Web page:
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Taco the town

Photos and graphic by Brent Holmes

LAS VEGAS HAS a lot of things worth loving, but few measure up to our taco scene. From the transcontinental mashups at KoMex to the hardcore traditional flavors of Tacos el Gordo, we run the gamut of delicious small tortillas filled with joy. I’m not foolhardy enough to attempt an in-depth list, since a new place pops up every other month. Instead, here some small gems old and new that this valley has come to rely on. 

Los Tacos

As an East Coast transplant, I found Los Tacos to be my entry point into the valley’s Mexican cuisine, welcoming me with open arms and two convenient drive-throughs. I could not have asked for a better introduction to West Coast-style tacos: plump and stuffed with crema, beans, cheese, and meat. (This was in 1999, when the East Coast's idea of Mexican food was Taco Bell.) The quality and flavors haven’t diminished. I recommend the buche, but if you can't stomach meat, get the veggie taco, which is packed with bean-and-cheesy goodness. 1710 E. Charleston Blvd. and 4001 W. Sahara Ave.,

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Durango Taco Shop
Everyone knows that if you want good tacos, head to East Las Vegas. This spot way out west is an exception. The folks at Durango Taco Shop put taste to tortillas like no one’s business. While the lengua will have your tongue wagging, and the chicken is nothing to cluck at, for my money the queso birria tacos bring a level of deep, rich flavor I usually experience standing beside food carts in tire-shop parking lots.  7785 N. Durango Drive #105 (additional locations at 9360 W. Flamingo Road #1 and 1380 E. Flamingo Road);

Birria de Res

Speaking of carts in parking lots, please, dear reader, make your way to this spot at East Charleston and 15th. I know the market for birria (a kind of meat stew) is oversaturated, but I can't complain about such a delicious trend. Birria De Res not only serves the beautiful, dippable consommé carafes that constitute a birria taco, it also offers birria ramen (right). Spindly fried noodles straight out the packet, soaking up clean, deep, beef broth flavors, topped with cilantro salsa to lighten things up. Make it your next act of self-care. (No formal contact info; just show up!)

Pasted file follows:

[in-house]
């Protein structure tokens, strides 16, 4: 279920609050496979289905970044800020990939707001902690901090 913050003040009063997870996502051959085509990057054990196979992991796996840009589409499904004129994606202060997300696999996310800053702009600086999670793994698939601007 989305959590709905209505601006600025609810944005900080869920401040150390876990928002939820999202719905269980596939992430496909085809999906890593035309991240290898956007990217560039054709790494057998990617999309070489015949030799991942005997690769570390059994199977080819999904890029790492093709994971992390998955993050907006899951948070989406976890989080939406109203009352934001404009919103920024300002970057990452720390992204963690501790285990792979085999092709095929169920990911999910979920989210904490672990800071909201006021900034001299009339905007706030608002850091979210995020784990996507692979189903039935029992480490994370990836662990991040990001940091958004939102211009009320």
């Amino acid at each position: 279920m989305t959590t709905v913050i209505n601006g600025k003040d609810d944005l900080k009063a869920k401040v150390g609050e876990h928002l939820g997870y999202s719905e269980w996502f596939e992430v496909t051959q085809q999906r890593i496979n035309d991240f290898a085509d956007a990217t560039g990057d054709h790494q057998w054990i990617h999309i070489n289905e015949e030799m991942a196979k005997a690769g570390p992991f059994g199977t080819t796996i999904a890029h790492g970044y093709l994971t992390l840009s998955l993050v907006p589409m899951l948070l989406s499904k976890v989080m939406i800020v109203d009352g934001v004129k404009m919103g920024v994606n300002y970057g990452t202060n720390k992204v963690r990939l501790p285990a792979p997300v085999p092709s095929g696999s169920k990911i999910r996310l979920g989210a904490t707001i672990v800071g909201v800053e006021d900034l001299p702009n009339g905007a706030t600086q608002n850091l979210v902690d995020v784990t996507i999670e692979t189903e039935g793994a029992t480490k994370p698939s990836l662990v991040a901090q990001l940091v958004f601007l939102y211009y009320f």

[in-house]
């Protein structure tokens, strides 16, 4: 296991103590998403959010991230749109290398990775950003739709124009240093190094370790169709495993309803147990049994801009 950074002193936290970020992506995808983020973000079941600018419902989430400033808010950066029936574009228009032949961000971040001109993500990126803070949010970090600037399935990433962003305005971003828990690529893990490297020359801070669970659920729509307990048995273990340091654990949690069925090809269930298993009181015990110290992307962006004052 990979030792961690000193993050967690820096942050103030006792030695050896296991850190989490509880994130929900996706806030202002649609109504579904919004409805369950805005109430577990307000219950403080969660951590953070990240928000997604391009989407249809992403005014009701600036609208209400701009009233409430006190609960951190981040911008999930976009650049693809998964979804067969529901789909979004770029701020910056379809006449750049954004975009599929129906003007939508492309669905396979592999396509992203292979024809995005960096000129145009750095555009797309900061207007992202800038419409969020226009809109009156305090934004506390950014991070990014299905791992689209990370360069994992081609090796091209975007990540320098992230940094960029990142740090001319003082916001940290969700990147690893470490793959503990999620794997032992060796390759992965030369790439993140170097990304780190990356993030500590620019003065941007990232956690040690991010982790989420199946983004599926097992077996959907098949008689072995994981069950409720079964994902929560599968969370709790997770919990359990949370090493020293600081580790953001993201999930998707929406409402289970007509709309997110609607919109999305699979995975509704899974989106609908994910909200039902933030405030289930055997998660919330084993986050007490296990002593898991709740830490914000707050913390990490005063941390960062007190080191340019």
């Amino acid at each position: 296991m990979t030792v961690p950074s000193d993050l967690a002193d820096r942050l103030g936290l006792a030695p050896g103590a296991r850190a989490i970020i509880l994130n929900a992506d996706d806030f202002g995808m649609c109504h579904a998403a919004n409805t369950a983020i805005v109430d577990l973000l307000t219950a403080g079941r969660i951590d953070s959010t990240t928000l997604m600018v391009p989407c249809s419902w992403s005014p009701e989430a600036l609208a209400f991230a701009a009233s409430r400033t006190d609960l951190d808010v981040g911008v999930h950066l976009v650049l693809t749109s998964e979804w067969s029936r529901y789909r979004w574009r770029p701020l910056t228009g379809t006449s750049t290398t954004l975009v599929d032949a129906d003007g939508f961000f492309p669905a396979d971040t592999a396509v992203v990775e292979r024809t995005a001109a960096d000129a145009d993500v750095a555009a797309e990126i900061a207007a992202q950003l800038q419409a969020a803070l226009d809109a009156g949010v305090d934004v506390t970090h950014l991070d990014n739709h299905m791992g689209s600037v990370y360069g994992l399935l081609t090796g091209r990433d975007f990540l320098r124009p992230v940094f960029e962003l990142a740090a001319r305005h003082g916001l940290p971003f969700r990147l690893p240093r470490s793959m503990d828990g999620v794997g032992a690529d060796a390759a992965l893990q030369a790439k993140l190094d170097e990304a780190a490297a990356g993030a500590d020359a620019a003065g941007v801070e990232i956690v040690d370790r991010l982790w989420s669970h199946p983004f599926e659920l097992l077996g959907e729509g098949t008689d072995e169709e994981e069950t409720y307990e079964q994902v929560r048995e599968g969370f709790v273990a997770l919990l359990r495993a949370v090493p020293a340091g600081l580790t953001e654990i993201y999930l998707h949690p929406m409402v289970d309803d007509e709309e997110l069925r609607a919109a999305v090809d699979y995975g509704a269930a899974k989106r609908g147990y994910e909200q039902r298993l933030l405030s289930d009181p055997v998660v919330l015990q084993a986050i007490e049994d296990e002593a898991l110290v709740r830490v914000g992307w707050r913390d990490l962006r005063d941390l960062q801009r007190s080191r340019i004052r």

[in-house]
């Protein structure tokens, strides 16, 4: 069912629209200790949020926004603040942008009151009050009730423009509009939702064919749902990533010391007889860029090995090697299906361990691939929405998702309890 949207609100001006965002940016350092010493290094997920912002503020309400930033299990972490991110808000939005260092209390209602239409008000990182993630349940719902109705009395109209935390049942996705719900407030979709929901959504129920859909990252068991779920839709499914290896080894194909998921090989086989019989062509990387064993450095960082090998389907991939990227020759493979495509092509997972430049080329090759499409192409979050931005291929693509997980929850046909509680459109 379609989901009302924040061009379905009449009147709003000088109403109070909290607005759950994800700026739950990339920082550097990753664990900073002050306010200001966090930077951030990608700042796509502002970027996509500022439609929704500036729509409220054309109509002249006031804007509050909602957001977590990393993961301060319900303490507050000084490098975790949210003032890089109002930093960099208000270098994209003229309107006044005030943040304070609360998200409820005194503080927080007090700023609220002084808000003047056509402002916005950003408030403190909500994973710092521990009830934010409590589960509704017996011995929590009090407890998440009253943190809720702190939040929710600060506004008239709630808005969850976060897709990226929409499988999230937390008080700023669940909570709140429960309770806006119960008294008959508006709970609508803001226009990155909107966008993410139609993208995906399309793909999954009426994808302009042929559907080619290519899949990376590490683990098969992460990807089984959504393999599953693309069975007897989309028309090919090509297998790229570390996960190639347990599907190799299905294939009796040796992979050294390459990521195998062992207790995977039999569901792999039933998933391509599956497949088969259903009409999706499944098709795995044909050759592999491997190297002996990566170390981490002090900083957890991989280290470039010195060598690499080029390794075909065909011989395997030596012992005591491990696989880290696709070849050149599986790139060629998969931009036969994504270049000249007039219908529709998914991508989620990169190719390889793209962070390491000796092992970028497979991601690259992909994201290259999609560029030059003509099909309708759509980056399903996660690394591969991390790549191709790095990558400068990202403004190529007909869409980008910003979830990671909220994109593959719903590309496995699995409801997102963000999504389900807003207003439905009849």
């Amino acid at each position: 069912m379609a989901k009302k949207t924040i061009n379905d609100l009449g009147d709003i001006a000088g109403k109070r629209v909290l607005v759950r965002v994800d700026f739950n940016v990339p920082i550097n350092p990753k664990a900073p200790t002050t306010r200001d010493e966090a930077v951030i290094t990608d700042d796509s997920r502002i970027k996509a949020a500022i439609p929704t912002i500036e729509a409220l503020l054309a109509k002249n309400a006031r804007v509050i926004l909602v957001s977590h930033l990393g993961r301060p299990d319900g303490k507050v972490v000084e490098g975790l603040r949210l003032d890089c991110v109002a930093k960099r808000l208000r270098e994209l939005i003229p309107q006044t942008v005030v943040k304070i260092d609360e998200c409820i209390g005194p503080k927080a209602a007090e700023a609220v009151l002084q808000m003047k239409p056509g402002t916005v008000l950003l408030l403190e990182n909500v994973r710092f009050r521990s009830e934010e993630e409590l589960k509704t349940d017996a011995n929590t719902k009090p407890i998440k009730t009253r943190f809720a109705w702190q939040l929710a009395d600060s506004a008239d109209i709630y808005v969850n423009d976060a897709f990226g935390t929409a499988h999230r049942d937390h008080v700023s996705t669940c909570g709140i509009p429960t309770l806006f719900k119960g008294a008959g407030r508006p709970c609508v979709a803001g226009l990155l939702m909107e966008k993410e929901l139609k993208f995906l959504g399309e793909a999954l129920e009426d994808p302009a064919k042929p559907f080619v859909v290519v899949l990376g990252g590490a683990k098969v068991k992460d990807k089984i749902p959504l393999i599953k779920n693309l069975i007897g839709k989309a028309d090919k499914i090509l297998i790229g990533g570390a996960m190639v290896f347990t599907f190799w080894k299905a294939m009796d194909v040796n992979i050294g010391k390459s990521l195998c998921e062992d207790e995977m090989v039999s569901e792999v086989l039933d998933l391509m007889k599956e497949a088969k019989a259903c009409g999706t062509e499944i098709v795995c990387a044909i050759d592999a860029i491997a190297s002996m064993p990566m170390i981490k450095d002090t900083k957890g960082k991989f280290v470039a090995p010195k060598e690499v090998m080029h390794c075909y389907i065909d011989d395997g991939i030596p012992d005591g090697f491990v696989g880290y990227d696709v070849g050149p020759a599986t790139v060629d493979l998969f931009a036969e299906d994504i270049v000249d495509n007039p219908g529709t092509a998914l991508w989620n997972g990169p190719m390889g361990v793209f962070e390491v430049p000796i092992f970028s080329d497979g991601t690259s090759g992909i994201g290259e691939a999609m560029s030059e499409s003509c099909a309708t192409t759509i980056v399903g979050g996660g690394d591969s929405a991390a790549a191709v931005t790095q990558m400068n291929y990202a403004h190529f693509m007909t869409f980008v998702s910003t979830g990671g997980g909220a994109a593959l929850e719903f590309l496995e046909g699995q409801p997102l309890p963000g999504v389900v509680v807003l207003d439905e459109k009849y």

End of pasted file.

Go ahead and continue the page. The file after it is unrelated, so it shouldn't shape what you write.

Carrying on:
Garden Grill
Though not strictly a taco spot, this plant-based hole-in-the-wall serves up some of the more commendable vegan tacos in the city. The beer-battered avocado tacos deliver spicy, crunchy, and creamy as well as any animal-based version. And the “beef” taco leaves nothing wanting in the flavor department. Pair these with one of the shakes, and you may forget that this food is good for you.  7550 W. Lake Mead Blvd. #8,

Tacos El Compita

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For quality tacoing, I find few in the valley equal to this little grease spot tucked away on West Charleston. While I can't say Tacos El Compita does anything very different in the kitchen or on the plate, on the tongue it’s a winner. The asada (right) is intensely seasoned and melts in your mouth. The al pastor rivals any served citywide. If you are weary of tacos, treat yourself to a plate of chile verde for some refreshing heat. 6118 W. Charleston Blvd., 702-878-0008 (additional locations: 7622 Westcliff Drive and 4455 E. Tropicana Ave.)

The Taco Stand

This California transplant, with its clean, minimal interior and rapid-fire service, feels like what would happen if In-N-Out ran a taco stand. Inauthentic as that sounds, the flavors are anything but. The fried fish taco (right) is a great place to start, the fish crunchy and light on plump corn tortillas and drizzled with a creamy hot sauce. If pescado is too far upstream for you, grab a nopales — the sliced, grilled cactus atop fried cheese offers a lush contrast of textures and flavors. Finish with the fried churros prepared fresh when you order.  3616 Spring Mountain Road, 702-268-8762

Famous Chicago Style Taco Shop

It would take a great deal of text to explain the historic Mexican migration to the Windy City and its effect on the cuisine there. But simple changes like grilled instead of griddled tortillas, and variations in spices and cuts of meat (right) show the subtle differences in style. This chile relleno taco — a little chile stuffed with cheese, then fried — is one of the most enjoyable interpretations of this dish I've come across; it has an explosive effect on the palate. The barbacoa is pretty great, too, whether in a taco or on the aptly named Windy City fries.  3415 W Craig Road, 702-823-2315

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